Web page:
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The death penalty has been raised around the world as a sufficient and much needed punishment for the crime of rape. The underlying belief is that such a tough punishment or national stance on rape will lead to diminishing incidences of rape and act as an effective deterrent.
Major human rights organizations, like Amnesty International have campaigned for years against the death penalty which violates one’s fundamental right to life. While I do agree that no court should have the capacity to take away one’s life, I believe the issue is more complex than that alone.
Let us look at China for example. According to a study conducted by US-China Today entitled: Rape in China, only 1 out of 10 cases of rape is likely to be reported. Furthermore, the study concluded that while the majority of us would like to believe that the perpetrators of such assault were strangers, the majority of these crimes were actually committed by someone the victim knew.
In fact, if the death penalty were the punishment for rape, wouldn’t it deter the victim from coming forward especially so if the perpetrator was one of their own family members. The entire system is based on the reporting of the case and who will report a case if the conviction would lead to the death of a father or brother or son?
Also, if you look at the actual laws in place in China, like India, the death penalty is actually the severest of penalties one can receive for rape. While, logically this should deter rapists, crimes against women haven’t gone down. Therefore, the correlation between invoking the death penalty and the consequent result of lower crime rate seems to be ill founded.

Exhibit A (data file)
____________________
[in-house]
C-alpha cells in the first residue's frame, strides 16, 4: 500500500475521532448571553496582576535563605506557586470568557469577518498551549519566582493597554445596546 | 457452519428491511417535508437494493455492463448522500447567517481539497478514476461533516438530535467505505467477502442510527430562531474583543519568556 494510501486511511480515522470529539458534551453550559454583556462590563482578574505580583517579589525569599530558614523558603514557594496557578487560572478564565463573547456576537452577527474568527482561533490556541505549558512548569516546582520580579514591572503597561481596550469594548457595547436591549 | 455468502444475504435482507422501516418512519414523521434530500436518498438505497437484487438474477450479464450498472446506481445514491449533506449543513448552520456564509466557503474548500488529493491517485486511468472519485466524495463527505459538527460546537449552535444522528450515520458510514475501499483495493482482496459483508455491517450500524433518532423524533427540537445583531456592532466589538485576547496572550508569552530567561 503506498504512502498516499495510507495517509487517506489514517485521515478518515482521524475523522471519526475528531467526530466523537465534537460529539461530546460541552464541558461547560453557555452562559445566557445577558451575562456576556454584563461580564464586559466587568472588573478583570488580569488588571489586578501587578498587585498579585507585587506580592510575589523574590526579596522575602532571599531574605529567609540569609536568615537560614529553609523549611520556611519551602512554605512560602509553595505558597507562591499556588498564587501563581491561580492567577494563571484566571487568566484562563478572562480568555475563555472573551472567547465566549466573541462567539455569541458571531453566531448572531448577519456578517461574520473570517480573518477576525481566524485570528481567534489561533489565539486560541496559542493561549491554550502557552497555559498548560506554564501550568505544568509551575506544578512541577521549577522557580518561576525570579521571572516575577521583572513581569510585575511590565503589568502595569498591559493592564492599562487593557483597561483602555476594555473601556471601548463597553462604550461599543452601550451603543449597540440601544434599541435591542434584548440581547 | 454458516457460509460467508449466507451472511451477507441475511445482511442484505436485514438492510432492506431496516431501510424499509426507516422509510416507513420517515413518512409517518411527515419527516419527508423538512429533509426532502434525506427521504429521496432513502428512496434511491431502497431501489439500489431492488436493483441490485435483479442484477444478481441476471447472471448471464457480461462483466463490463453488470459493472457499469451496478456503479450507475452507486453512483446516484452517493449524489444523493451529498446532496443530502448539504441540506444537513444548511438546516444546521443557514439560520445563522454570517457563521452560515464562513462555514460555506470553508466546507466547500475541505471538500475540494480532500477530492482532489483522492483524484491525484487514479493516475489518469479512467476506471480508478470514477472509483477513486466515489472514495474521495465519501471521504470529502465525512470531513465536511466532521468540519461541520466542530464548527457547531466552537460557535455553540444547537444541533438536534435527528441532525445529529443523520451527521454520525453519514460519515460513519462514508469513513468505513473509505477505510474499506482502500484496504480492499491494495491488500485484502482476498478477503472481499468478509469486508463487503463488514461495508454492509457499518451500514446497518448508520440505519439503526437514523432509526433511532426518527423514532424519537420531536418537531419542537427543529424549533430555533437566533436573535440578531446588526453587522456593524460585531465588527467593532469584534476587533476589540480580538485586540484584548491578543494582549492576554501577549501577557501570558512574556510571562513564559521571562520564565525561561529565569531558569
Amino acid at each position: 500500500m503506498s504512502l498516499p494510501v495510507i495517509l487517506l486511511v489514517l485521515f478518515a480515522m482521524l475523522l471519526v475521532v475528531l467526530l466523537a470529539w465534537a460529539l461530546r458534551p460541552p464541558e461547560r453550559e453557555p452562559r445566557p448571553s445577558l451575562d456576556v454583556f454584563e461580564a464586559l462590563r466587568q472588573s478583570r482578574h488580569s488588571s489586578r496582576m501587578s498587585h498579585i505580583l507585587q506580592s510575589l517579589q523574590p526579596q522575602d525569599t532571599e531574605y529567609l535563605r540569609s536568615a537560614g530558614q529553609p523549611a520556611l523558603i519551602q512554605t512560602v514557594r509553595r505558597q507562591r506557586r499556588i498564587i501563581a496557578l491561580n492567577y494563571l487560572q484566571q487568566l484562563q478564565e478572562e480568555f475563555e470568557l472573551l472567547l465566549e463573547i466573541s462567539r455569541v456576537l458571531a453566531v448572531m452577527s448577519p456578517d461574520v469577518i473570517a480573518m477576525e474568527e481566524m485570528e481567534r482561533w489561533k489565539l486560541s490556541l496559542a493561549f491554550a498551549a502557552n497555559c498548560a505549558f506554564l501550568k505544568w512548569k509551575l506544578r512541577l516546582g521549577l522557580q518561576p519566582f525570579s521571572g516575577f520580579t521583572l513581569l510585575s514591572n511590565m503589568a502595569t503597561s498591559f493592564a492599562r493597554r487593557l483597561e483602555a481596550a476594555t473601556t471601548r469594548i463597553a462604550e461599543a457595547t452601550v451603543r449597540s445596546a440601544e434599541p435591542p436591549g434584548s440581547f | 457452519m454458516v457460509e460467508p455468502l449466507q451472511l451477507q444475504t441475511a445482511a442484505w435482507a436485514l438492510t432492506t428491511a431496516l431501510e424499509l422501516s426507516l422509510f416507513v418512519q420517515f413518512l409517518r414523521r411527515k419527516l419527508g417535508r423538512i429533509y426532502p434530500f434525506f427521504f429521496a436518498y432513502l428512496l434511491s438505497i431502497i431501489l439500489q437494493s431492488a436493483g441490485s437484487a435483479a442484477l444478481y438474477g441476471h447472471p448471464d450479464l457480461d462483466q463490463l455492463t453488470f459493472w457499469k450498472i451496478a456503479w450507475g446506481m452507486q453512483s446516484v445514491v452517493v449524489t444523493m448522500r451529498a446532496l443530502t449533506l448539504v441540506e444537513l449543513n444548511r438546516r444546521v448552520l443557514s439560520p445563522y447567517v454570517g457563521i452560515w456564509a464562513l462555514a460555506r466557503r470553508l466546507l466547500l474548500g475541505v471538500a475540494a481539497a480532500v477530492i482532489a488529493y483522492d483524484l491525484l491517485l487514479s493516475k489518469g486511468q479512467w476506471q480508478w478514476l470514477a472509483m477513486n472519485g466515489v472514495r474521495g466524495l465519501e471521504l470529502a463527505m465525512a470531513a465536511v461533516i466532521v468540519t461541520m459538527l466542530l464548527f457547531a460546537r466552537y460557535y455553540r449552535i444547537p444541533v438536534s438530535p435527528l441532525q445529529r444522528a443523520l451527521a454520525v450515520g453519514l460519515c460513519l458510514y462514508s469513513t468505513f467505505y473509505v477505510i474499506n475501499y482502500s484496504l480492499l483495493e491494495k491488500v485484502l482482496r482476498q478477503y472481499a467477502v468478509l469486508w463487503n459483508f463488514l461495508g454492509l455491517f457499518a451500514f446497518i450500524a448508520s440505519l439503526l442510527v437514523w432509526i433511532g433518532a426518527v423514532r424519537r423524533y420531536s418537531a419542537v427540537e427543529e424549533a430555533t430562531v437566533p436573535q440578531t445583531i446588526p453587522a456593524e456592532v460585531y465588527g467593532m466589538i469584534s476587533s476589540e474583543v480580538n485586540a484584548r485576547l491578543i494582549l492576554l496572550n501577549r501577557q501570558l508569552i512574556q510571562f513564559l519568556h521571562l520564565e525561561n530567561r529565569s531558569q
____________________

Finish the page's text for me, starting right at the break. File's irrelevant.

Tougher laws alone are not the answer. The problem in China and India is largely a cultural one. Violence against women is rooted in patriarchal gender relations where women are assigned roles based not on their capacity but norms and values that perpetuate male dominance and superiority. The gender inequality is embedded in all levels of the society such as employment, education and social status.
It is easy to look at the death penalty as a plausible solution to years of crimes against women. It seems almost justified in places India and China where rape is so rampant. However, rape has not stopped and it is almost foolish to think it will just because of the imposition of the death penalty.
Firstly, in order to be convicted, crimes of rape have to be reported. In patriarchal societies like India and China scores of rapes go unreported. In fact, the woman is often pressured by the authorities, her family or the attacker himself to recant her statement even if she does have the courage to go forward. Secondly, if no one is willing to listen, how can any rapist be convicted and sentenced to death?
The problem is not the law alone. The real problem lies in the systematic failure to recognize rape as an actual crisis or epidemic as I have put it many times before. It is not considered a serious enough issue and therefore, even asking for the death penalty seems foolish. While it may bring justice for one victim, hundreds of others are still left in the dark.
According to Nobel laureate Amartya Sen, what should be focused on is whether the police are serious about such crimes, how quickly the matter is tried in a court and whether there is a system that punishment will be given to those responsible. Every case should not be treated as different but be given the due diligence that it truly deserves.
What do you guys think? Is the death penalty the answer?
We have a voice, use it.
- To kill or not to kill – the endless debate about the death penalty (pennspectrum.org)
- A Capital Idea: Should Rape receive the Death Penalty? (firebreathingfeminist.wordpress.com)
- Make rape punishable by death, demand Delhi braveheart’s parents (ibnlive.in.com)
- Kill the Rapist? Provocative Bollywood thriller aims to deter Indian attacks (theguardian.com)